DUCKPOND DAYS • by Rosalie Kempthorne

They tell me off for her these days. Because she’s big for her age.

Mirror-image, polar opposite of what my grandmother told my mother.

I don’t overfeed her. She just is what she is. But I know what they mean. Annabel: this bright bundle, wobbling along the grass, scarf wrapped around her, coat buttoned up -a red-and-gold ball of yarn. Well, most of it’s padding, defence against winter.

She jumps in amongst the ducks, into the puddles. She doesn’t care. Why would she? She’s two-and-a-half, and yes, I can see that her hair could use combing, and I can see that smudge on her cheek. Jam? Syrup? And I can see when people notice it. But do they also see her smile, do they see the ways she runs amok, clapping and laughing; do they see the unmitigated joy expressed there?

“Mummy, come and see me!” She does a handstand — she tries to, seeing what the bigger girls can do. She goes over sideways; she comes up still grinning. She’s a little bit wet on one side — well, clothes wash; wet gets dry.

She’s like a spaniel, she chases the ducks. They fly up out of the water when they see her come thundering along in red, twinkly shoes. She stops at the edge, she looks back at me.

There’s something in that smile that could mend anything. I’m one to know, because she’s mended me.


“You. A baby? You!”

“Yes, me.”

“I won’t let it happen. I’ll see it taken off you.”


“Don’t make me have to do it…”

Me: floppy haired. Face half-hidden; looking down, letting the hair fall over my cheek, not wanting to meet their eyes, avoiding that head-on collision with so many years of disappointment. A mirror in the corner reveals me: looking bedraggled, showing bruises on my knuckles, shadows beneath my eyes.

I have to summon up the words. It needs to be done. “You won’t be able to. It doesn’t work that way.


Annabel: rushing over to the swings, calling me along, clapping her hands. “Push me, Mummy, push me!”

She wants to struggle up onto the swing by herself, but she’s ungainly with her less than three full years. Untutored in her limits. Kicking against the air. I pick her up and set her down, check her mittened hands are firm around the chains. I push her, careful and controlled. Just like all the other parents here. I feel as if I’m one of them. Equal with them. Like there’s a thread binding all of us together, this common practice of pushing, encouraging, reassuring, always-watching.

“Push me! Push me!”

She soars. She laughs and squeals out loud, and the wide smile on her face is everything I need it to be: transported, lost in the moment. Like there’s no limit to how happy she can be.

A brief smile from one of the dads here.

Like I’m no different to any of them.


So perfect. As soon as they put her in my arms. As soon as I see that soft face, with all its features in miniature. How warm she is with her skin against mine, the feathery tickle of her hair as I rest my cheek against her head.

My determination, born in that moment, that the two of us belong together, the absolute same flesh. That nothing will break us apart.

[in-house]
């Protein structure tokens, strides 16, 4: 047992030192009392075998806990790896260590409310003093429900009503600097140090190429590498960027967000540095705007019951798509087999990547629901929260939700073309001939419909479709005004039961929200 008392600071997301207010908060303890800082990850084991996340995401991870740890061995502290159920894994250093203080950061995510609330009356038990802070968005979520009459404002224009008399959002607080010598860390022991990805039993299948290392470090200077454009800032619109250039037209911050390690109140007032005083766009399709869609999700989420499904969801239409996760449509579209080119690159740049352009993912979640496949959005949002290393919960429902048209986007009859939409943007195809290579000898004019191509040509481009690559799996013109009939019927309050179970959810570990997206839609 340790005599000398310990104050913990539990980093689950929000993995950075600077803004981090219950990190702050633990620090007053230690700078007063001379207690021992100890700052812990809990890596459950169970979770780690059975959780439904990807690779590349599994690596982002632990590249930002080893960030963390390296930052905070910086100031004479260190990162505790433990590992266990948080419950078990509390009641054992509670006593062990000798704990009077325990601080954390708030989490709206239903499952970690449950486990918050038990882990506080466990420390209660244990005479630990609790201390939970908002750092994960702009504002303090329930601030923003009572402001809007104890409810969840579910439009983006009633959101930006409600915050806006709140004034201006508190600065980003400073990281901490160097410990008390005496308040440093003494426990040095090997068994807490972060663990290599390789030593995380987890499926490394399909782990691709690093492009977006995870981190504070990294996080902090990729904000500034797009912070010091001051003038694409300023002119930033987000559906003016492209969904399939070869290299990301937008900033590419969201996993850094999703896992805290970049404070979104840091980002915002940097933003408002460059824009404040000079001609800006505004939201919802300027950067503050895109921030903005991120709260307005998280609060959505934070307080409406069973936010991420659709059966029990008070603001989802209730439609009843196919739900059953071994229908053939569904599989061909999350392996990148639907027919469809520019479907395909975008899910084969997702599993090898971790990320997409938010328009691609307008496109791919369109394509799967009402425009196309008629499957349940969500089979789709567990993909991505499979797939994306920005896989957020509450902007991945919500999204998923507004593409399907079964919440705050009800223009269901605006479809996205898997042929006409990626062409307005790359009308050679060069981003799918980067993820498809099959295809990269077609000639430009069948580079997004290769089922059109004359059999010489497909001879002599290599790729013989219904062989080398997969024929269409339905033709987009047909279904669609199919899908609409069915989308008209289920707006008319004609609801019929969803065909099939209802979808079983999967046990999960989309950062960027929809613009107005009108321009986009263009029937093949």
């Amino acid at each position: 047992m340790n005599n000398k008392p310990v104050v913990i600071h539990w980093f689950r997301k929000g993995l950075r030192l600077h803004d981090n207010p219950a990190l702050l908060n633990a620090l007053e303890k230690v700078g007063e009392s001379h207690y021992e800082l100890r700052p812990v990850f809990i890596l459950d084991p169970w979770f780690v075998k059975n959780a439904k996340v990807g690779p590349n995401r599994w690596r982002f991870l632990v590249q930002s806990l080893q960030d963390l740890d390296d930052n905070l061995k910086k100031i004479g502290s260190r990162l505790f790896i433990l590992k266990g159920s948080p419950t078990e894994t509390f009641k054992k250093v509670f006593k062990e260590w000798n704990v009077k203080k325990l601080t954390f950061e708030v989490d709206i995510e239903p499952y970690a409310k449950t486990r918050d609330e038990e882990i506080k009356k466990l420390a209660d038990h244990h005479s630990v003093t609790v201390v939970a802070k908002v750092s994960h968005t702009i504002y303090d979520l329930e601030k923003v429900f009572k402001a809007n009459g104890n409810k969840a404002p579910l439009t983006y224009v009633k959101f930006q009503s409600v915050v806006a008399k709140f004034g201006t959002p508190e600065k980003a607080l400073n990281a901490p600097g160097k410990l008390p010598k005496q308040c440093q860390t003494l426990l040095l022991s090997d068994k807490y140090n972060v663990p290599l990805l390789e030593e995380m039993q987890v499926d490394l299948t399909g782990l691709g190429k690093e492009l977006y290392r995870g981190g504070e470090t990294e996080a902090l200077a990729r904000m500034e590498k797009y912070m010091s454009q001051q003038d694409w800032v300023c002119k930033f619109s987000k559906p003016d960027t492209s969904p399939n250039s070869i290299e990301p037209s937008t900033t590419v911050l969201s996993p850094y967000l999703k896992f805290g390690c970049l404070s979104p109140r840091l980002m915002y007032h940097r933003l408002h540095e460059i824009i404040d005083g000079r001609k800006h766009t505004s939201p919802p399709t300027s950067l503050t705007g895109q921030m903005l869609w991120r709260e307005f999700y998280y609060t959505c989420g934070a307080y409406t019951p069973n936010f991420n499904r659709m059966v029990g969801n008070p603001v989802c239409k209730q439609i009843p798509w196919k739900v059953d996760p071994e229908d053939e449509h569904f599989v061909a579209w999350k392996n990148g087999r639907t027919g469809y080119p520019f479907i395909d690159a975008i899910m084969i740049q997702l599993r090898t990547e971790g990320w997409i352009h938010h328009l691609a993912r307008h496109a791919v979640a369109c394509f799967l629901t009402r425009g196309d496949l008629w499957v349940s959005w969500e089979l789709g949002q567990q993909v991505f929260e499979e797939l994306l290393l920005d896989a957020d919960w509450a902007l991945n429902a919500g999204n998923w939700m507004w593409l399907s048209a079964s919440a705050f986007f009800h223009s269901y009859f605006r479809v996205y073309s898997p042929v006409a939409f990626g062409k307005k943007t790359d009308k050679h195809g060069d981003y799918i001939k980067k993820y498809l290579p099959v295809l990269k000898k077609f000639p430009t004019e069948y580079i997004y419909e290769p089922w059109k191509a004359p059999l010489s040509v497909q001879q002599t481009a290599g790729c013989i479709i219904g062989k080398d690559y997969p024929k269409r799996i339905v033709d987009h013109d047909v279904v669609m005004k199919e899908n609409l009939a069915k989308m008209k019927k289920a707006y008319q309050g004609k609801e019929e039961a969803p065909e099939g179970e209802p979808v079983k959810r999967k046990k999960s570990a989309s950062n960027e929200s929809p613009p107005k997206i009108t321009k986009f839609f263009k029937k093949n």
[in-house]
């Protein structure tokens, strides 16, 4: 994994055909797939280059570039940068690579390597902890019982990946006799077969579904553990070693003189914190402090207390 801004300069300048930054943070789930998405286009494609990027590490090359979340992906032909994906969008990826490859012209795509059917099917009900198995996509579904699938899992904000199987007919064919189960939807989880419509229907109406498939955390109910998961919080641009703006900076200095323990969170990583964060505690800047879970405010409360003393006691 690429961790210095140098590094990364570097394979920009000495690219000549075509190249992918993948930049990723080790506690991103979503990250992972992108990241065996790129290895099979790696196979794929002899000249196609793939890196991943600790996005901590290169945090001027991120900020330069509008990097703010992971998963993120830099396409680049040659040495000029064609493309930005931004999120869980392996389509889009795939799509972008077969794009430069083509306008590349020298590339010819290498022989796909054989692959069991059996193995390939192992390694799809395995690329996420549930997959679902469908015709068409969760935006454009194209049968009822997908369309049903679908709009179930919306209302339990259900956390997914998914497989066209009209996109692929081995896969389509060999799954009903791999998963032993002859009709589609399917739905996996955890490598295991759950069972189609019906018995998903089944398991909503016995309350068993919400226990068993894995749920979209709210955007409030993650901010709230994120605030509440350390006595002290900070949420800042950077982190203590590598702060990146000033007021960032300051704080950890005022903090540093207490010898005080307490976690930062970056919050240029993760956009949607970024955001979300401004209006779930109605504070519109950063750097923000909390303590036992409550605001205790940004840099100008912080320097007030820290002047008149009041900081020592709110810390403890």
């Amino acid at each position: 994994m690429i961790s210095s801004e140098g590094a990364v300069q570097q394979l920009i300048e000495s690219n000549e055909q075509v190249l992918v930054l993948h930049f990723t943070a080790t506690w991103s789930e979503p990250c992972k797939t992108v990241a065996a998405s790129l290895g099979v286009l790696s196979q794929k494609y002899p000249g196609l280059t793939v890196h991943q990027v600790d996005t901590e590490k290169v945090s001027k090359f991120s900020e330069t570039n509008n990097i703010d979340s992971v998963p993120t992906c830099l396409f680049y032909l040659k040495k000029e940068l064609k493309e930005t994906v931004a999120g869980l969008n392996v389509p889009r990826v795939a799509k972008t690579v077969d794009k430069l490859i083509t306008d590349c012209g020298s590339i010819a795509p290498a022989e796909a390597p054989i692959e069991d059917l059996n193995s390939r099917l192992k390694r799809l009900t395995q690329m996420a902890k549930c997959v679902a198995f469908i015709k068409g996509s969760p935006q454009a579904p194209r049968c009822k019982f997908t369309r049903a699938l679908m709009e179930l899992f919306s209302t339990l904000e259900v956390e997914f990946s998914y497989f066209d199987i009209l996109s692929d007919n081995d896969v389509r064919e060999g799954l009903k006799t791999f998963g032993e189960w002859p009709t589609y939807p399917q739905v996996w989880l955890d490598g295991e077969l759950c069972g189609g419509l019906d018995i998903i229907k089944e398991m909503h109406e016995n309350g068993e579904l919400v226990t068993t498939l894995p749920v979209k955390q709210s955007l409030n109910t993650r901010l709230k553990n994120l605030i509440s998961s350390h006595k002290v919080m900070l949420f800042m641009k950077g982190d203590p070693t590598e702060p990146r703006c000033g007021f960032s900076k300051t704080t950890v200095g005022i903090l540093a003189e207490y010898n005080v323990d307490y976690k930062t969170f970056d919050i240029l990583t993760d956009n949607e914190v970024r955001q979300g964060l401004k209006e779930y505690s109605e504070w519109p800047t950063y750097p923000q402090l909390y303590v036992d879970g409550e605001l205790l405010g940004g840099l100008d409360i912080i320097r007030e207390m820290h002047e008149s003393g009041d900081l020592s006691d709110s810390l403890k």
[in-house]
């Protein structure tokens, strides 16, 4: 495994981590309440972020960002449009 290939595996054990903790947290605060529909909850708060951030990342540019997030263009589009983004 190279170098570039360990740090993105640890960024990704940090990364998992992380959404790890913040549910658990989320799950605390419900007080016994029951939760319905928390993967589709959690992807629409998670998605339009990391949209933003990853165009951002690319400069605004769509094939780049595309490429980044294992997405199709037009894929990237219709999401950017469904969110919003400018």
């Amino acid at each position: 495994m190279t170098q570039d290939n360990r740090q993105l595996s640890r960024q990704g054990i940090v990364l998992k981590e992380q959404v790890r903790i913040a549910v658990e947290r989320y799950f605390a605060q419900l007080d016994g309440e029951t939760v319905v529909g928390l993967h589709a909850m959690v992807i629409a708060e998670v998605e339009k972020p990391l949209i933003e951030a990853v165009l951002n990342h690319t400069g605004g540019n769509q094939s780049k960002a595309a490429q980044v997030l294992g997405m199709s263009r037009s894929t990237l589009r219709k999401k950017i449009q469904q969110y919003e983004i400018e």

Not so. Not as far as they’re concerned.

“For the best.”



And I know why they think it. I’ve seen myself. But I’ve also seen the light. I know.

And I hold that knowledge — it’s a weight in my heart — while I stand in that courtroom with my heart beating, waiting. My lip bitten ragged, my hands full of fidgeting. Because what if they don’t understand? How can a judge see into my heart, how can he see the changes she’s wrought, the scars that come from healing, and beautiful because of it?

My lawyer: a gentle touch on my wrist, meant to be reassuring.

And me, holding my breath, feeling the seconds stretch out into individual eternities, as I wait for the judge to speak.


We break off pieces of bread. We hold them out for the ducks.

Annabel loves the way they walk, the comical sway of their signature waddle. She sometimes likes to imitate them, running around with her hands on her hips, shaking herself all over, trying to make the kind of quacking sounds they do. And then quiet, all sincere and serious, holding out that bread crust for the nearest duck. This one, with white in its feathers, wobbling forward with caution, but buoyed by each second when no attack comes. Reaching its head forward to quickly snap the bread crust up in its beak.

Then they go wild.

Scuttling away. Running. While the rest of the flock dive in pursuit, six at once quacking and pecking, grabbing their share of the crust. And seagulls swooping in, coming for what they can take.

Her laughter is like music in my ears.

And look: I’m three years sober now. And it’s been three years always hard; sometimes nearing impossible. Three years on the brink. Days when I couldn’t stop shaking. Days when I couldn’t stop crying. But she’s worth it. So worth it.

I take her hand, and we skip up the steps together, up to the road alongside the park, to her grandparents waiting for us in the car.

Rosalie Kempthorne has no idea what it takes to write a good Author Bio, and all her previous attempts have so far come to nothing. She has somewhat better luck writing stories. You can read more of her short stories on 365 Tomorrows, ABC Tales, Flash Frontier, or on her website:

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Every Day Fiction